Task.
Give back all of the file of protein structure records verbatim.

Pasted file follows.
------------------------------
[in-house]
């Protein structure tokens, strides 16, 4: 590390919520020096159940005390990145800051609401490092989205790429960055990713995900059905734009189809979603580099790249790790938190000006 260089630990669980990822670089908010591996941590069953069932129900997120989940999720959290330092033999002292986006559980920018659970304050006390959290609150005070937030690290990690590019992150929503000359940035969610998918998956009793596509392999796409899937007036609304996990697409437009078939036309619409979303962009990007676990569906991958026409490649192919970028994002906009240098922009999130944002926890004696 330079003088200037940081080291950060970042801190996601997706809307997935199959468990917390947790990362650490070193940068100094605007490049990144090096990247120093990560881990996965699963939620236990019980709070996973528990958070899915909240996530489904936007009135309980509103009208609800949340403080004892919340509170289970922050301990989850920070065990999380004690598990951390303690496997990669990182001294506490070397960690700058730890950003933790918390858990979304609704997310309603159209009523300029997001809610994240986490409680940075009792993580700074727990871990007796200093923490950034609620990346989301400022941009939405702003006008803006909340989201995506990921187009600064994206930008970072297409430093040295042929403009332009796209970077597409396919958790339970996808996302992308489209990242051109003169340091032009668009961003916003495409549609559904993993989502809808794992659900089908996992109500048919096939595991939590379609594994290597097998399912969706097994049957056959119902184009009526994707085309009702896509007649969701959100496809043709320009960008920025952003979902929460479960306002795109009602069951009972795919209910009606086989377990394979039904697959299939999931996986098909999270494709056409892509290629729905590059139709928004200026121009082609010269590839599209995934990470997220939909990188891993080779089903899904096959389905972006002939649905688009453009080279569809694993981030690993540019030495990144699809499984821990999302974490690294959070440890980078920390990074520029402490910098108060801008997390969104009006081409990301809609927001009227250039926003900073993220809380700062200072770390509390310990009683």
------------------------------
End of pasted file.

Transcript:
[in-house]
């Protein structure tokens, strides 16, 4: 590390919520020096159940005390990145800051609401490092989205790429960055990713995900059905734009189809979603580099790249790790938190000006 260089630990669980990822670089908010591996941590069953069932129900997120989940999720959290330092033999002292986006559980920018659970304050006390959290609150005070937030690290990690590019992150929503000359940035969610998918998956009793596509392999796409899937007036609304996990697409437009078939036309619409979303962009990007676990569906991958026409490649192919970028994002906009240098922009999130944002926890004696 330079003088200037940081080291950060970042801190996601997706809307997935199959468990917390947790990362650490070193940068100094605007490049990144090096990247120093990560881990996965699963939620236990019980709070996973528990958070899915909240996530489904936007009135309980509103009208609800949340403080004892919340509170289970922050301990989850920070065990999380004690598990951390303690496997990669990182001294506490070397960690700058730890950003933790918390858990979304609704997310309603159209009523300029997001809610994240986490409680940075009792993580700074727990871990007796200093923490950034609620990346989301400022941009939405702003006008803006909340989201995506990921187009600064994206930008970072297409430093040295042929403009332009796209970077597409396919958790339970996808996302992308489209990242051109003169340091032009668009961003916003495409549609559904993993989502809808794992659900089908996992109500048919096939595991939590379609594994290597097998399912969706097994049957056959119902184009009526994707085309009702896509007649969701959100496809043709320009960008920025952003979902929460479960306002795109009602069951009972795919209910009606086989377990394979039904697959299939999931996986098909999270494709056409892509290629729905590059139709928004200026121009082609010269590839599209995934990470997220939909990188891993080779089903899904096959389905972006002939649905688009453009080279569809694993981030690993540019030495990144699809499984821990999302974490690294959070440890980078920390990074520029402490910098108060801008997390969104009006081409990301809609927001009227250039926003900073993220809380700062200072770390509390310990009683």